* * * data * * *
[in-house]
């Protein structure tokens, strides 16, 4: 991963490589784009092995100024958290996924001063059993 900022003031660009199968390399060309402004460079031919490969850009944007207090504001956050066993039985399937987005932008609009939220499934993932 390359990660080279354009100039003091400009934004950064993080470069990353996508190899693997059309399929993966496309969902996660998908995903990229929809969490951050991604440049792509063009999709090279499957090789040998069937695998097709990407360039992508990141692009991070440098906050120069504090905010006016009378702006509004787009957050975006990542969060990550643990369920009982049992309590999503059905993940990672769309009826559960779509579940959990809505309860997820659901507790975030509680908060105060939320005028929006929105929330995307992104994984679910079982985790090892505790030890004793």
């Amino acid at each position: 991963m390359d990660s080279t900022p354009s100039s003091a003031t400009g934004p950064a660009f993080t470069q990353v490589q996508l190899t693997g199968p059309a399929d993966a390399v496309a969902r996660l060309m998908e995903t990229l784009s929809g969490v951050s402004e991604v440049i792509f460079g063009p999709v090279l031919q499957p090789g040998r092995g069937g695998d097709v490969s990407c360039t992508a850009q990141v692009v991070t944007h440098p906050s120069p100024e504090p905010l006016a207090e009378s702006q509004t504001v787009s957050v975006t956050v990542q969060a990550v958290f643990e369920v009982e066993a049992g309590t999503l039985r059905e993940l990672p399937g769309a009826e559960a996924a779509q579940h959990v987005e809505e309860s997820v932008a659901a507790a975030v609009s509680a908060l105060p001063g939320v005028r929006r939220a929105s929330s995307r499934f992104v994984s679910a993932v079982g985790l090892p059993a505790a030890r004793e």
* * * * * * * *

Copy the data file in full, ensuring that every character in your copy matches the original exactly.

[in-house]
């Protein structure tokens, strides 16, 4: 991963490589784009092995100024958290996924001063059993 900022003031660009199968390399060309402004460079031919490969850009944007207090504001956050066993039985399937987005932008609009939220499934993932 390359990660080279354009100039003091400009934004950064993080470069990353996508190899693997059309399929993966496309969902996660998908995903990229929809969490951050991604440049792509063009999709090279499957090789040998069937695998097709990407360039992508990141692009991070440098906050120069504090905010006016009378702006509004787009957050975006990542969060990550643990369920009982049992309590999503059905993940990672769309009826559960779509579940959990809505309860997820659901507790975030509680908060105060939320005028929006929105929330995307992104994984679910079982985790090892505790030890004793």
């Amino acid at each position: 991963m390359d990660s080279t900022p354009s100039s003091a003031t400009g934004p950064a660009f993080t470069q990353v490589q996508l190899t693997g199968p059309a399929d993966a390399v496309a969902r996660l060309m998908e995903t990229l784009s929809g969490v951050s402004e991604v440049i792509f460079g063009p999709v090279l031919q499957p090789g040998r092995g069937g695998d097709v490969s990407c360039t992508a850009q990141v692009v991070t944007h440098p906050s120069p100024e504090p905010l006016a207090e009378s702006q509004t504001v787009s957050v975006t956050v990542q969060a990550v958290f643990e369920v009982e066993a049992g309590t999503l039985r059905e993940l990672p399937g769309a009826e559960a996924a779509q579940h959990v987005e809505e309860s997820v932008a659901a507790a975030v609009s509680a908060l105060p001063g939320v005028r929006r939220a929105s929330s995307r499934f992104v994984s679910a993932v079982g985790l090892p059993a505790a030890r004793e």